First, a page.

Impact of Obesity on the Forgotten Joint Score Following Primary Total Hip Arthroplasty

J Arthroplasty. 2021 Apr;36(4):1342-1347. doi: 10.1016/j.arth.2020.10.027. Epub 2020 Oct 17.


Background: Obesity is a growing public health concern. This study aims to identify the association of body mass index (BMI) on postoperative Forgotten Joint Score-12 (FJS-12) in patients undergoing primary total hip arthroplasty (THA).

Methods: We retrospectively reviewed 2130 patients at a single urban, academic, tertiary institution who underwent primary THA from 2016-2020 with available postoperative FJS-12 scores. Patients were stratified into two groups based on their BMI (kg/m2):<30 (nonobese) and ≥30 (obese). FJS-12 scores were collected postoperatively at 3 months, 1 year, and 2 years. Demographic differences were assessed with chi-square and independent sample t-tests. Mean scores between the groups were compared using multilinear regression analysis, controlling for demographic differences.

Results: Of the 2130 patients included, 1378 were nonobese, and 752 were obese. Although obese patients reported lower FJS-12 scores all time periods, there were no statistical differences between the two groups at 3 months (53.61 vs 49.62;P = .689), 1 year (68.11 vs 62.45; P = .349), and 2 years (73.60 vs 65.58; P = .102). A subanalysis comparing patients who were of normal BMI (<25), overweight (25.0-29.9), and obese (≥30) followed a similar inverse trend in scores but showed no statistical differences at all postoperative time points (3m:P = .612,1y:P = .607,2y:P = .253). Mean improvement in FJS-12 scores from 3 months to 1 year (14.50 vs 12.83; P = .041), 1 year to 2 years (5.49 vs 3.13; P = .004), and from 3 months to 2 years (20.00 vs15.96; P < .001) were significantly greater for nonobese patients compared to obese patients.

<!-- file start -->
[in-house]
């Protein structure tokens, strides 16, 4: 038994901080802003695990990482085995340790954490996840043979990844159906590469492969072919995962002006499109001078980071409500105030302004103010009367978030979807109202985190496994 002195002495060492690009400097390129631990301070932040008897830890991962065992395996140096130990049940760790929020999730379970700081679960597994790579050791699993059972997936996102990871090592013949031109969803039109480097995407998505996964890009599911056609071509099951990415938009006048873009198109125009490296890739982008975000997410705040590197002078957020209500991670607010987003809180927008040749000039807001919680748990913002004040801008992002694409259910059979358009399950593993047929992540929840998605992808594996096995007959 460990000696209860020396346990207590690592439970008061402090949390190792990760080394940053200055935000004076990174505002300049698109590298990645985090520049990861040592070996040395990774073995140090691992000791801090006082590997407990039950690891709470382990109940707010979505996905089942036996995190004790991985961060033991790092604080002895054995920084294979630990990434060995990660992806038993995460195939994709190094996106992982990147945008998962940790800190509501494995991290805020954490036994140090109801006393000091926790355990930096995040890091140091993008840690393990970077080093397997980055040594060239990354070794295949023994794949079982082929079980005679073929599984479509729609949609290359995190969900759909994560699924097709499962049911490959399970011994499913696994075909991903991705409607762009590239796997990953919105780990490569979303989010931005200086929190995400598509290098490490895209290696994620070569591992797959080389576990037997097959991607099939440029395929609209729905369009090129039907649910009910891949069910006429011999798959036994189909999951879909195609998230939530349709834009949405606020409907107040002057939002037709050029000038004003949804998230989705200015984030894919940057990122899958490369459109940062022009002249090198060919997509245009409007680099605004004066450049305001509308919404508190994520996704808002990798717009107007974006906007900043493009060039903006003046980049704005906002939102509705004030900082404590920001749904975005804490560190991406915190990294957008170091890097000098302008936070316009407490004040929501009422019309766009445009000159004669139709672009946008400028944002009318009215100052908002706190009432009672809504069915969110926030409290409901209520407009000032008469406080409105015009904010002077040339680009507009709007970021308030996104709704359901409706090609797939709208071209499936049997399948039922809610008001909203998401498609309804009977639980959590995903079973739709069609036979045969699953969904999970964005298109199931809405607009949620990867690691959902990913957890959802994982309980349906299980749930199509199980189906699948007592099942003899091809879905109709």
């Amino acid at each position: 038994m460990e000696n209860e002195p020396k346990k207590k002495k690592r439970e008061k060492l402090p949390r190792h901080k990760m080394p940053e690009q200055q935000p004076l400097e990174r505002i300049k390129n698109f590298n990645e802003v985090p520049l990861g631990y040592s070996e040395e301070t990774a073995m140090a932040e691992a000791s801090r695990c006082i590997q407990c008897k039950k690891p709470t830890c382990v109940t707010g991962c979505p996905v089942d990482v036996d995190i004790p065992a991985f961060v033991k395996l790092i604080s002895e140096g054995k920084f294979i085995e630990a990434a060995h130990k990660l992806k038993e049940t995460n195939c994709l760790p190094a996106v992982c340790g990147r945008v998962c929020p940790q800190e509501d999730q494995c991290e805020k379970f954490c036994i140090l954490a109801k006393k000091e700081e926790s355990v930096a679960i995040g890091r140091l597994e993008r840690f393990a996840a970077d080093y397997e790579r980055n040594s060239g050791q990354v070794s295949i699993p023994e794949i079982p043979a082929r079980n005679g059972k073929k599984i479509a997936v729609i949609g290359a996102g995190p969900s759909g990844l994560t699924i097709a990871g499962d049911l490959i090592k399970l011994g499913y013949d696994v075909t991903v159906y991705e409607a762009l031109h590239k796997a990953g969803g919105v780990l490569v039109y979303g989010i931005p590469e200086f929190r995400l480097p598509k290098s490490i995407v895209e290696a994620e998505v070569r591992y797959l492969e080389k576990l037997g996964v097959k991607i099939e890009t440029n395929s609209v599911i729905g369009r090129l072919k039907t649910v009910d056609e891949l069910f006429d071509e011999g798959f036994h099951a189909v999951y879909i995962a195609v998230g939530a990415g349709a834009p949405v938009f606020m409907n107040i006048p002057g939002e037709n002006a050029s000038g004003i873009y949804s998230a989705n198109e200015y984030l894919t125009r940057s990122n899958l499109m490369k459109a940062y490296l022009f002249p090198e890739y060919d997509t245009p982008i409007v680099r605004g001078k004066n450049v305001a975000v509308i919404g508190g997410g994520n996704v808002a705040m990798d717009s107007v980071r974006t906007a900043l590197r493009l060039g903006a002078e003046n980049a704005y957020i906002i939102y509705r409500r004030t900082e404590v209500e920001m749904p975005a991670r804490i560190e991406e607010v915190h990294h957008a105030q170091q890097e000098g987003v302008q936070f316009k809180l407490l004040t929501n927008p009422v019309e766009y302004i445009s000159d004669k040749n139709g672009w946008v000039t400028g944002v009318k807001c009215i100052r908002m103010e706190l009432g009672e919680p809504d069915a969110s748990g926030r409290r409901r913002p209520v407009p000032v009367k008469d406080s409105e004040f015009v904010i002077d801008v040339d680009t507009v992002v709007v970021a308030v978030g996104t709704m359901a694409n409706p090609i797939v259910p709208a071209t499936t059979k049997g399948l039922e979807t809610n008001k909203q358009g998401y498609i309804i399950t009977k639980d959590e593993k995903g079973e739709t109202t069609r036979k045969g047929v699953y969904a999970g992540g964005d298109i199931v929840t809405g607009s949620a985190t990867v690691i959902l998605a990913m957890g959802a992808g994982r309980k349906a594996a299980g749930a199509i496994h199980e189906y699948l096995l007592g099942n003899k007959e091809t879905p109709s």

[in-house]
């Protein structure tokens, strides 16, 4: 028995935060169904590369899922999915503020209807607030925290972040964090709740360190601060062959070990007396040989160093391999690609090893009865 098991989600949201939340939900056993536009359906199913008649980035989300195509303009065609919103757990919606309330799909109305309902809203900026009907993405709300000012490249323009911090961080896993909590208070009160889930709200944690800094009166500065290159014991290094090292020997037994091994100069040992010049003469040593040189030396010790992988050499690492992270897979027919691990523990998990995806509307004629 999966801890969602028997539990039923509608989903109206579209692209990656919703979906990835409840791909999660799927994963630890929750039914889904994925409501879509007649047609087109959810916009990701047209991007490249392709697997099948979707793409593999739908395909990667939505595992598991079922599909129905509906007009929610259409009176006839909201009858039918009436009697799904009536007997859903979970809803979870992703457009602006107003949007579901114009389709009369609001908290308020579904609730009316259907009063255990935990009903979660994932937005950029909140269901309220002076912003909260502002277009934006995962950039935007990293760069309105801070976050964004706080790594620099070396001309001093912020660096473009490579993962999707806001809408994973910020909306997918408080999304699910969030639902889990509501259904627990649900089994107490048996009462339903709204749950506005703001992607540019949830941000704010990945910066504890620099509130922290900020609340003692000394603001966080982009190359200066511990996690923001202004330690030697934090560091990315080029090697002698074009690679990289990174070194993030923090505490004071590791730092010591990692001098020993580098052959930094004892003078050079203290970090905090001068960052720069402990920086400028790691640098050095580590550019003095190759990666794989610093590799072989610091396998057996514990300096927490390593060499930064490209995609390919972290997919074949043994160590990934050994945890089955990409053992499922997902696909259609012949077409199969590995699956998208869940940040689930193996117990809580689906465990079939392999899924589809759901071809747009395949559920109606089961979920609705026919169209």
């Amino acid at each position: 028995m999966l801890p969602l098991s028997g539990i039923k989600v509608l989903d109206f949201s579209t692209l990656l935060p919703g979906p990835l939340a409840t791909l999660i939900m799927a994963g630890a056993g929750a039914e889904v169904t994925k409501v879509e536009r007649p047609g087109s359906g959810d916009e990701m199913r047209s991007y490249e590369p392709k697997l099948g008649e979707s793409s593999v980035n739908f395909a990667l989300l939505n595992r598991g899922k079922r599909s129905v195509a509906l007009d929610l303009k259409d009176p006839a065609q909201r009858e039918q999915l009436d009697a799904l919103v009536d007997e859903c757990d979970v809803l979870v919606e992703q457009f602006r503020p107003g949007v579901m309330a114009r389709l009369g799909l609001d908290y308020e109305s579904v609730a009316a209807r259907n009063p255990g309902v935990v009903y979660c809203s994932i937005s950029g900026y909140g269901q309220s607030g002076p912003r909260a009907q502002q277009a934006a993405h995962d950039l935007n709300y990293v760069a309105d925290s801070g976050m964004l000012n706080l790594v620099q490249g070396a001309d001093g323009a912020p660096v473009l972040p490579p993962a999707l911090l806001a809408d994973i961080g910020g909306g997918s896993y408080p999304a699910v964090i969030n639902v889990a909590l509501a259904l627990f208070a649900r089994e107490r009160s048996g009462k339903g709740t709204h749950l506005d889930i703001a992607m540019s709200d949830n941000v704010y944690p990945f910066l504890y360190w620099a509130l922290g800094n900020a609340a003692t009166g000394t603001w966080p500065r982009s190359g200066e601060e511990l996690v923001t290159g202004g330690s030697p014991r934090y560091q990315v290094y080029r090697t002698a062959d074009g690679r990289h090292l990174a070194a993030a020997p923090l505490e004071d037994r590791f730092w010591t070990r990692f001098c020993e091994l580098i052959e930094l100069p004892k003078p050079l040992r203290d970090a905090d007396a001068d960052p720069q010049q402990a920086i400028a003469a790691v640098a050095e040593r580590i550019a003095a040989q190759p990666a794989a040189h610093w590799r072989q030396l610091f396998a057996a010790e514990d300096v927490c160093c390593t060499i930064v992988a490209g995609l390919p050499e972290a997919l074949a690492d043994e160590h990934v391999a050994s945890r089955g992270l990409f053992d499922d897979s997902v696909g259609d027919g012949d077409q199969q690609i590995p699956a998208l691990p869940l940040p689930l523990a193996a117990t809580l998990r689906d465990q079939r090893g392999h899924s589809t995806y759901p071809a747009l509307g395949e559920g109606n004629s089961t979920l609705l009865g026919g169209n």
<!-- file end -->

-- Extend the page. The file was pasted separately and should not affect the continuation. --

Conclusion: While obesity trended toward lower FJS-12 scores, the differences in scores were not statistically significant compared to nonobese patients. BMI did not influence overall FJS-12 scores; however, obese patients achieved a slightly smaller statistical improvement during the first 2 years, though this may not be clinically significant.

Level iii evidence: Retrospective Cohort Study.

Keywords: BMI; Obesity; forgotten joint score; patient-reported outcome measures; total hip arthroplasty.

MeSH terms

  • Arthroplasty, Replacement, Hip*
  • Body Mass Index
  • Humans
  • Obesity / complications
  • Obesity / epidemiology
  • Patient Reported Outcome Measures
  • Retrospective Studies
  • Treatment Outcome